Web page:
When one thiks of engineering marvels and achievements, the Panama Canal has to jump right in to your thoughts. When the decision was made to link the Atlantic and Pacific Oceans, it was determined that the place to do this was through the country of Panama. In hindsight, could they have thought of a more difficult place to do this?
The number of men who gave their lives to this project, both by accident and disease, measured in the tens of thousands. Most of this number was caused by disease, yellow fever specifically. When the cure was found, the building process went much more quickly.
Instead of just going straight across the country, the decision was made to actually have the canal go through the country on a north/south tangent. An interesting fact is that the Pacific entrance to the canal is actually east of the Atlantic (Caribbean) entrance. (That's a bit of trivia that can be used with your friends.)
The cost of ships crossing the canal, now that it's owned by the country of Panama, has gone higher substantially. The "average" cost for a cruise ship is $250,000. For freighters, tankers, and other commercial transport ships, it is still a lot cheaper than having to go around the southern end of South America.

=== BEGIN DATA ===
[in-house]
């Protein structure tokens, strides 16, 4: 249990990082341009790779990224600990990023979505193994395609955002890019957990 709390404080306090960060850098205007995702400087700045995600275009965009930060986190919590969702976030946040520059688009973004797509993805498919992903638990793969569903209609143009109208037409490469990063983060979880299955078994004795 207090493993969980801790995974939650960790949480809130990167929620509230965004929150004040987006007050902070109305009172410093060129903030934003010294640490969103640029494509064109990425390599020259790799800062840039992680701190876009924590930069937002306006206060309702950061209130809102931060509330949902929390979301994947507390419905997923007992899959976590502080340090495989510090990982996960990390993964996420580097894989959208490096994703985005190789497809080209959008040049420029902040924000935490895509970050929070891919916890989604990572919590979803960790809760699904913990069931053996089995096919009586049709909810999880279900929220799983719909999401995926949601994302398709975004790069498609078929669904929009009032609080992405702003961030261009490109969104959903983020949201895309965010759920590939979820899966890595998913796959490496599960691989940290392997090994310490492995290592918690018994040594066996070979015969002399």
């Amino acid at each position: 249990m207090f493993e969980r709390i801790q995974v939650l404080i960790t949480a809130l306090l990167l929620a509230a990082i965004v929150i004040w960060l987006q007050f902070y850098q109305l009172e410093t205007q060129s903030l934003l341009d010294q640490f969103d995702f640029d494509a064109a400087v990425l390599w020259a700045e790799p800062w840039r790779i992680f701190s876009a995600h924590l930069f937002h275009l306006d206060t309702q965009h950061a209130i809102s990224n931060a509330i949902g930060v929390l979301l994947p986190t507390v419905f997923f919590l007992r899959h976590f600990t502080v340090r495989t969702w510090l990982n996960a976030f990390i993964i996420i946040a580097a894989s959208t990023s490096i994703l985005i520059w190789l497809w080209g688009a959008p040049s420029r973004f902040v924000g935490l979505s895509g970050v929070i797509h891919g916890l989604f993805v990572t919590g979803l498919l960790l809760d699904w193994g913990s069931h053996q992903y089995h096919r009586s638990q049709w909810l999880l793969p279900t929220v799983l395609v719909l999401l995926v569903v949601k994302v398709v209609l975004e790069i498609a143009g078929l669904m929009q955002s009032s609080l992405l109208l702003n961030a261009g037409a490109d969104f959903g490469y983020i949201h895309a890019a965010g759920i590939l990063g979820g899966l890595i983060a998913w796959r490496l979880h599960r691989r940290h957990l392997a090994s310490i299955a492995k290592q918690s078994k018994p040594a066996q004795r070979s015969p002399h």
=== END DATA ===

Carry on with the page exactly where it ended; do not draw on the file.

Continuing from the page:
There are two sets of locks to go through to transit the canal, and the length of the ship cannot exceed 1,000 feet. Therefore, many ships that are built are kept at or below this length.
A complete transit through the canal "normally" takes 8 hours, and when you consider the large number of ships that "go through" daily, it is a remarkable achievement.
There are observation buildings at each of the locks (Gatun and Miraflores), and I would strongly suggest that you plan on spending some time at either of them and really get to understand and appreciate this wonder.